FORT LEONARD WOOD, Mo. — Your beautifully decorated Christmas tree can also be a deadly fire hazard. Christmas tree fires are infrequent, but when they do occur, they are serious, according to the National Fire Protection Association.
Fire departments respond to an average of 230 home fires caused by Christmas trees each year. The results are a yearly average of six deaths, 22 injuries and $18.3 million in property damage, the NFPA reported.
Here is a list of holiday fire safety tips from the NFPA and the Federal Emergency Management Agency’s U.S. Fire Administration:
- When choosing a tree, look for one that is fresh and has green needles that don’t fall out. Brownish needles mean the tree is dried out and more prone to catch fire.
- Water your tree daily to prevent it from drying out.
- Check the manufacturer’s labels to ensure you use only lights and decorations that are flame-retardant. Look for a label from a nationally recognized testing laboratory, such as Underwriters Laboratories, Intertek or the Canadian Standards Association, according to the Consumer Product Safety Commission.
- Check holiday lights for frayed wires or excessive wear.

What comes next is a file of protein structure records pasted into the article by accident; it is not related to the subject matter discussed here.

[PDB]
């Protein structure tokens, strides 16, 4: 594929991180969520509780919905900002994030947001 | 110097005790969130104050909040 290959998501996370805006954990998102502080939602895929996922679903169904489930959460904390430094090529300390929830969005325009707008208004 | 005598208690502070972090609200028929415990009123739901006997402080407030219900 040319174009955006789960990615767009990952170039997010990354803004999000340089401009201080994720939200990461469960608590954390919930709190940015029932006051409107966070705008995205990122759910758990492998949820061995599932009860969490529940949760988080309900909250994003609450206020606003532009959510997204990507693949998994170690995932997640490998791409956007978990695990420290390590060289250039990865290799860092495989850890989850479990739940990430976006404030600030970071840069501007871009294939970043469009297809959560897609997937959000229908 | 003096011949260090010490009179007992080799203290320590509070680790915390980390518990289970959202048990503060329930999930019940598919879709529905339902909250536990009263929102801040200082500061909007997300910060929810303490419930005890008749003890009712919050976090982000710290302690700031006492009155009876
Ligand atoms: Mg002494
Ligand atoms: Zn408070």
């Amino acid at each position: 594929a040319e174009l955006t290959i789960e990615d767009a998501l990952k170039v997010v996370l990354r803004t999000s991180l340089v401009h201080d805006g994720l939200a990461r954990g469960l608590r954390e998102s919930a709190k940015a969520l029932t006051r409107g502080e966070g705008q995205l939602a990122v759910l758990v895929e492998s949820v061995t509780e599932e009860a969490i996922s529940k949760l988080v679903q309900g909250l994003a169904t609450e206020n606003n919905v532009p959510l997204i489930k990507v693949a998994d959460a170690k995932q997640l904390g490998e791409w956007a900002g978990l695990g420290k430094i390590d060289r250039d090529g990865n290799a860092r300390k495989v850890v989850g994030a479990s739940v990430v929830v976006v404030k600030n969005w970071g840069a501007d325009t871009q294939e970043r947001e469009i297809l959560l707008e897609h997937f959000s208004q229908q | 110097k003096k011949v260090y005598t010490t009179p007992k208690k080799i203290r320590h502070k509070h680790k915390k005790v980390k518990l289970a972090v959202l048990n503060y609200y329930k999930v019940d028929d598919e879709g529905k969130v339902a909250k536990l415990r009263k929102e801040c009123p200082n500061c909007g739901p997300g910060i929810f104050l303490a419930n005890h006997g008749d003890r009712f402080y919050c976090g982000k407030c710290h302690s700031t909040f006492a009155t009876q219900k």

- Don’t connect more than three strands of mini-string sets and a maximum of 50 bulbs for screw-in bulbs.
- Keep your tree at least 3 feet away from any heat source, such as a fireplace, radiator, candles or lights.
- Make sure your tree is not blocking an exit. In case there is a fire, you want a way to get out.
- Always turn off lights on a tree before going to bed or leaving your home.
- Get rid of a tree when its needles start dropping. It means the tree is drying out.
- Check that your smoke alarms are working properly.
A video published by the National Institute of Standards and Technology illustrates what can happen if you fail to properly water your tree. It can be viewed here.
Residents are encouraged to call the Fort Leonard Wood Fire Prevention Section at 573.596.0886 with any questions concerning fire or home safety, child safety seat inspections or our Juvenile Fire Setter Program.